PGC-1α binds and co-activates a number of transcription factors from both the nuclear and mitochondrial genomes [36,39]. A single bout of physical activity has been shown to increase PGC-1α mRNA in humans [40,41]. The results from the current study demonstrated co-ingestion of CHO + WPI elevated PGC-1α mRNA expression compared to CHO at the end of the 6 h recovery period. This result may have important implications for consuming CHO + WPI with an endurance training program and enhancing muscle adaptations to training load. Numerous studies have investigated the effects of co-ingestion of carbohydrate and proteins during and after endurance-type exercise on protein synthesis rates and whole body protein balance [42,43]. However, these studies do not explore co-ingestion of CHO and proteins on signalling pathways involved in protein synthesis, in particular mitochondrial biogenesis signalling.

Breen et al. [44] investigated mitochondrial and myofibrillar muscle protein synthesis when carbohydrate or carbohydrate plus protein beverages were ingested following prolonged endurance cycling. This study found ingestion of carbohydrate plus protein increased myofibrillar but not mitochondrial muscle protein synthesis. This is in contrast to the current study, in which PGC-1α mRNA increased with CHO + WPI compared to CHO alone. Aerobic exercise, such as the prolonged cycling performed in the study by Breen et al. [44], represents a stimulus that would elicit adaptations such as mitochondrial biogenesis and mitochondrial protein synthesis, in which PGC-1α is considered a master regulator. The current study investigated mRNA 6 hours post exercise, whereas Breen et al. [44] measured protein synthesis 4 hours post exercise. The latter time point may be too soon after exercise and consumption of CHO plus protein beverage, to see an increase in mitochondrial proteins [36]. It is important to note, the current study included 2 weeks of dietary control and supplementation prior to the exercise trial and the Breen et al. [44] study only supplemented post exercise. The CHO intake of the trained cyclist in the Breen et al. [44] study was 5 g · kg-1 body weight · d-1, this is below current recommendations for athletes [45], whereas the current study used 8 g · kg-1 body weight · d-1, which may have also resulted in the different observations in these studies.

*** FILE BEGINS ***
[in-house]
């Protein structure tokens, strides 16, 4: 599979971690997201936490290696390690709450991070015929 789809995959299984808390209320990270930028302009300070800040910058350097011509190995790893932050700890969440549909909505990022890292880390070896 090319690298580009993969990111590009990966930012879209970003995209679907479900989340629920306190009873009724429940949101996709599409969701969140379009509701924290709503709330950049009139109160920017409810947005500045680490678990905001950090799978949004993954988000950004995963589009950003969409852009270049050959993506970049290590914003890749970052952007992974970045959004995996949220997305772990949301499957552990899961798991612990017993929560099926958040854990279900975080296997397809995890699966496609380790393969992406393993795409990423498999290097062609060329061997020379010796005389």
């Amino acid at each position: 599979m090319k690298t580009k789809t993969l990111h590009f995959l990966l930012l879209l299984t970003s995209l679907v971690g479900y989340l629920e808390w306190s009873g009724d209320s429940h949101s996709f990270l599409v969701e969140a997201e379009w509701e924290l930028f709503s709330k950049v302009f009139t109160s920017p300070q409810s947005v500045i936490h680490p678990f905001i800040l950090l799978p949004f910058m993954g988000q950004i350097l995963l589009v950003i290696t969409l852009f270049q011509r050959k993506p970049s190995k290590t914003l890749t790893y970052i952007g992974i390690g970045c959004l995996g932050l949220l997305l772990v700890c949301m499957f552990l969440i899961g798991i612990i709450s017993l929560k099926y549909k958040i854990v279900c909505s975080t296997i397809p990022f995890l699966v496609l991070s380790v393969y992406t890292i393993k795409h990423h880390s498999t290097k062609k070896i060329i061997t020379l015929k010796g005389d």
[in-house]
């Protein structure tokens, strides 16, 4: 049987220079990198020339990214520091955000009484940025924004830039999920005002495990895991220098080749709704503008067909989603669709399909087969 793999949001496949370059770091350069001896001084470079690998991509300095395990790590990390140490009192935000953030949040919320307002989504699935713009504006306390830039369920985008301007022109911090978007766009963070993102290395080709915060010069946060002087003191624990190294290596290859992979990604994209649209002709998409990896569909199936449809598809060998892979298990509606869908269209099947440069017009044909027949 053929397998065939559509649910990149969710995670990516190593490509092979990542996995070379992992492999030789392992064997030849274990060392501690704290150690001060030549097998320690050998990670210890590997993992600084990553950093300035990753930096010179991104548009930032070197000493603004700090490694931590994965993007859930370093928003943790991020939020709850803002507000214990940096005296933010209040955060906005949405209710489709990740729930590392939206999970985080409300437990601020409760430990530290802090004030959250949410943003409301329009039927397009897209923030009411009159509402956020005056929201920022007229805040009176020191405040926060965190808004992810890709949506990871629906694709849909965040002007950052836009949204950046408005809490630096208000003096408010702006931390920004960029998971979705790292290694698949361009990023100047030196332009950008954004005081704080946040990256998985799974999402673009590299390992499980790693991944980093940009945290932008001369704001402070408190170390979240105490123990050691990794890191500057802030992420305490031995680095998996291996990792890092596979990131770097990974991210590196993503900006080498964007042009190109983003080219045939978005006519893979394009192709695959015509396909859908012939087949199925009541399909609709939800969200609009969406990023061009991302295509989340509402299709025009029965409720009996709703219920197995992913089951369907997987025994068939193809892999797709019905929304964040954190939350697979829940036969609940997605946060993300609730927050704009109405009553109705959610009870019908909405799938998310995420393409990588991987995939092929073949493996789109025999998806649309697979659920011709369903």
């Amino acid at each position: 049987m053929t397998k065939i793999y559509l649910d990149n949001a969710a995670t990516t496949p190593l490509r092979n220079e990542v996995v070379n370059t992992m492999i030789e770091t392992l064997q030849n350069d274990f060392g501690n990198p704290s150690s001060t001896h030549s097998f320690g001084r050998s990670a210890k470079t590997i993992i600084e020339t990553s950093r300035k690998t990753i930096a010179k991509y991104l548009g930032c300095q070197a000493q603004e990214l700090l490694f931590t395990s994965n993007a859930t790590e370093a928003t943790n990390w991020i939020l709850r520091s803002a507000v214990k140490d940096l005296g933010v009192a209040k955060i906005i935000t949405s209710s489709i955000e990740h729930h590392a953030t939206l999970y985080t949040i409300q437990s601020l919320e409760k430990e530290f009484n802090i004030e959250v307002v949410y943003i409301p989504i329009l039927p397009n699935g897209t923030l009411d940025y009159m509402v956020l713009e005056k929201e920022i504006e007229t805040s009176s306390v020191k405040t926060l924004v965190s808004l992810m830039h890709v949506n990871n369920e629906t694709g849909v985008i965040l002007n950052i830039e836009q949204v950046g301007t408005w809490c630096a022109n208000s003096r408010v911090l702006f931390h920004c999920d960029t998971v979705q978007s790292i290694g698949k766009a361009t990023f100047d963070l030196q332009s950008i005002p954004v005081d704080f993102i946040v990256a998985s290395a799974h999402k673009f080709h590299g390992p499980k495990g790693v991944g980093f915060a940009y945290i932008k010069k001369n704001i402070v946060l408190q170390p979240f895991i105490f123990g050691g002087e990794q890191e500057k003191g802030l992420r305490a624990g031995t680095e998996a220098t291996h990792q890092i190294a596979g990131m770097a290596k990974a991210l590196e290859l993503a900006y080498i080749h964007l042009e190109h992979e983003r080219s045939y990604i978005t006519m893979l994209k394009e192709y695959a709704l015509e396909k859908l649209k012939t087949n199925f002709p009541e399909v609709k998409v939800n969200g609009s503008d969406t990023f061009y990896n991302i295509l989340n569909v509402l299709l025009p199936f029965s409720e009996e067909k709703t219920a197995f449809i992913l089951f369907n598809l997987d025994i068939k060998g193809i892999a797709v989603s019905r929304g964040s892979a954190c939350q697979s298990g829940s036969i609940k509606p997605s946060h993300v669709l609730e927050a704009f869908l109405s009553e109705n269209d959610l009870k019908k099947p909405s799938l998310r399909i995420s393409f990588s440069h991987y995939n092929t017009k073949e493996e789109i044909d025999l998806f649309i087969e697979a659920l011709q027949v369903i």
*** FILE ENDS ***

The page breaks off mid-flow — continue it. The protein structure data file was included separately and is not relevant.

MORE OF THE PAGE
Conclusions

Our study demonstrated a 2-week dietary intervention of co-ingestion CHO + WPI, had positive effects on aspects of endurance adaptations at the end of 6 h recovery, following an exercise bout. Muscle glycogen levels were not further increased pre exercise, however with WPI supplementation; there was enhanced recovery from 90% VO2max cycling to end 6 h recovery. Plasma insulin levels were increased with CHO + WPI during the recovery phase. PGC-1α mRNA was increased at the end of 6 h recovery following ingestion of CHO + WPI. Co-ingestion of CHO + WPI therefore appears to play an important role in endurance training adaptations via increasing plasma insulin and PGC-1α mRNA expression during recovery which may lead to enhanced recovery, mitochondrial biogenesis and thus ultimately performance.

Abbreviations

WPI: Whey protein isolates; CHO: Carbohydrate; PGC-1α: Peroxisome proliferator-activated receptor gamma coactivator-1 alpha; MPS: Muscle protein synthesis; W: Watts; HR: Heart rate; mRNA: Messenger RNA; AMPK-α2: Adenosine monophosphate-activated protein kinase-alpha 2; SEM: Standard error of the mean.

Competing interests

This work has been supported in part by MG Nutritionals, Melbourne, Australia. The authors declare no other competing interest.

Authors’ contributions

KH, CGS, EG, AH and AM developed the study design. KH was in charge of subject recruitment, data collection and management, statistical analysis. EG was responsible for carrying out mRNA expression analysis. CGS, AH and AM participated in data collection. All authors contributed to drafting of the manuscript. All authors have read and approved the final manuscript.

Acknowledgments

The authors thank Tracey Gerber, Dee Horvath, Jess Ellis, Bradley Gatt and Jess Meilak for their helpful advice and technical assistance. This work was supported by 01/09 CRGS The Faculty of Health, Engineering & Science Collaborative Research Grants Scheme, Victoria University, Melbourne, Australia (AJM and CGS) and through the Australian Government’s Collaborative Research Networks (CRN) program (AJM, CGS and AH).